Eating a diet rich in tomatoes and tomato-based foods is associated with a lower risk of stroke, according to research published in the Oct. 9 issue of Neurology, the medical journal of the American Academy of Neurology.

Tomatoes are high in the antioxidant lycopene. The study found people with the highest amounts of lycopene in their blood were 55 percent less likely to have a stroke than people with the lowest amounts of lycopene in their blood.

Researchers tested the blood of 1,031 men in Finland between the ages of 46 and 65 and followed them for an average of 12 years. During that time, 67 men had a stroke. Among 258 men with the lowest levels of lycopene, 25 had a stroke. Among 259 men with the highest levels of lycopene, 11 had a stroke.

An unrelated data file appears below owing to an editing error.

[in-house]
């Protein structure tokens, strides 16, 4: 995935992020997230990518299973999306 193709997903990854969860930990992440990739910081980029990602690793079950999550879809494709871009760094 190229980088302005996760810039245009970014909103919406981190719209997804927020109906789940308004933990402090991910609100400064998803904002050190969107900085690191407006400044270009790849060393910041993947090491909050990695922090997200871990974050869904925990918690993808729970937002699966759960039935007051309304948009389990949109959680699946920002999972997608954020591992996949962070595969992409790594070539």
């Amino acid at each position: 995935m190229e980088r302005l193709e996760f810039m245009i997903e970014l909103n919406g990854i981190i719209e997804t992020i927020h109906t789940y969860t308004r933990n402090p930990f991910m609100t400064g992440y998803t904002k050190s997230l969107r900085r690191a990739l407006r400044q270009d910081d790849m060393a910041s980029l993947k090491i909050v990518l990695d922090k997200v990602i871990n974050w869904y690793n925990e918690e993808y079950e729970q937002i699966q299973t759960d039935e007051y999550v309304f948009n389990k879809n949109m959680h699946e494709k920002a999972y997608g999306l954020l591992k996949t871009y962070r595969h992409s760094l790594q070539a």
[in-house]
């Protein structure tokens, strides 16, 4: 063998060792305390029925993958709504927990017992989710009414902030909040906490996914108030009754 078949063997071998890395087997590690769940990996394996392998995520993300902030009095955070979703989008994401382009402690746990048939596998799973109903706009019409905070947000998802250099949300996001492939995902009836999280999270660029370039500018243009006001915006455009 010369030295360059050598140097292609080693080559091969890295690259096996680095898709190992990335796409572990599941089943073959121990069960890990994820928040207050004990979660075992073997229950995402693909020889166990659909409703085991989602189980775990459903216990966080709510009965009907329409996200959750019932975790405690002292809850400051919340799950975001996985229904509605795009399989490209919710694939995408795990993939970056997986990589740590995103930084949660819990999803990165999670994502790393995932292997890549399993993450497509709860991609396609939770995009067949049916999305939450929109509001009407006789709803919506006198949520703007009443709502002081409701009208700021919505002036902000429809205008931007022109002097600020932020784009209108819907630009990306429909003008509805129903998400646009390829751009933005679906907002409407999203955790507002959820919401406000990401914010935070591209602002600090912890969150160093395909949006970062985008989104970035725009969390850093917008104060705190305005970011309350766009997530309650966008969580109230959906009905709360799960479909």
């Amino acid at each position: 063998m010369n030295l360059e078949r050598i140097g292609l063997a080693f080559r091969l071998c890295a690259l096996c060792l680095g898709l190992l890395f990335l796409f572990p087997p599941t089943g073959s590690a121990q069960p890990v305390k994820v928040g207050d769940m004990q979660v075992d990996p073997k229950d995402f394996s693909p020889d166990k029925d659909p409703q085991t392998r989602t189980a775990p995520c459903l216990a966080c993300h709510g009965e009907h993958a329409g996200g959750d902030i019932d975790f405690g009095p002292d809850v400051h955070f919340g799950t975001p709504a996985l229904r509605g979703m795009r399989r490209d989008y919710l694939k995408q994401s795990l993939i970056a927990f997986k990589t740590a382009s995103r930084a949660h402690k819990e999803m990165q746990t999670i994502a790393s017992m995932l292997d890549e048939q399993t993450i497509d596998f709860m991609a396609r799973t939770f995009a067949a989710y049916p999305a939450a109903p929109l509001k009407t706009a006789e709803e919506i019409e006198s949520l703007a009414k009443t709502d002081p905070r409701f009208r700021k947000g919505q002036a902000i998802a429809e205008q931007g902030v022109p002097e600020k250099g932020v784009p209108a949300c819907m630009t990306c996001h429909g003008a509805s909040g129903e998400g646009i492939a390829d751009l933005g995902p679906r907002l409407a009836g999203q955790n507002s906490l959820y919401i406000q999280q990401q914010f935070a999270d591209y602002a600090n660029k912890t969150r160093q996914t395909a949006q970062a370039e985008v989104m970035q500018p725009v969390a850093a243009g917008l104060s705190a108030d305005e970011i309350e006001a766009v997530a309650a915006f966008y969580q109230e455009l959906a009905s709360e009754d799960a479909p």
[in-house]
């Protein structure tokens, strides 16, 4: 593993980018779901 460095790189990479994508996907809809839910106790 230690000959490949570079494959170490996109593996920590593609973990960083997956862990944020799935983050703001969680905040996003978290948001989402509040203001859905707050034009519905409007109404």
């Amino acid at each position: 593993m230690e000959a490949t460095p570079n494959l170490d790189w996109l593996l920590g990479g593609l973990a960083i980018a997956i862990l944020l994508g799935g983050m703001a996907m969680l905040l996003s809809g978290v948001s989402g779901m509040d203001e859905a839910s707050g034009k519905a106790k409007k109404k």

When researchers looked at strokes entirely due to blood clots, the results were even stronger. Those with the highest levels of lycopene were 59 percent less likely to have a clot-caused stroke than those with the lowest levels.

The study also looked at alpha-carotene, beta-carotene, alpha-tocopherol and retinol, but found no association between the blood levels of those antioxidants and risk of stroke.

— Anne Aurand, The Bulletin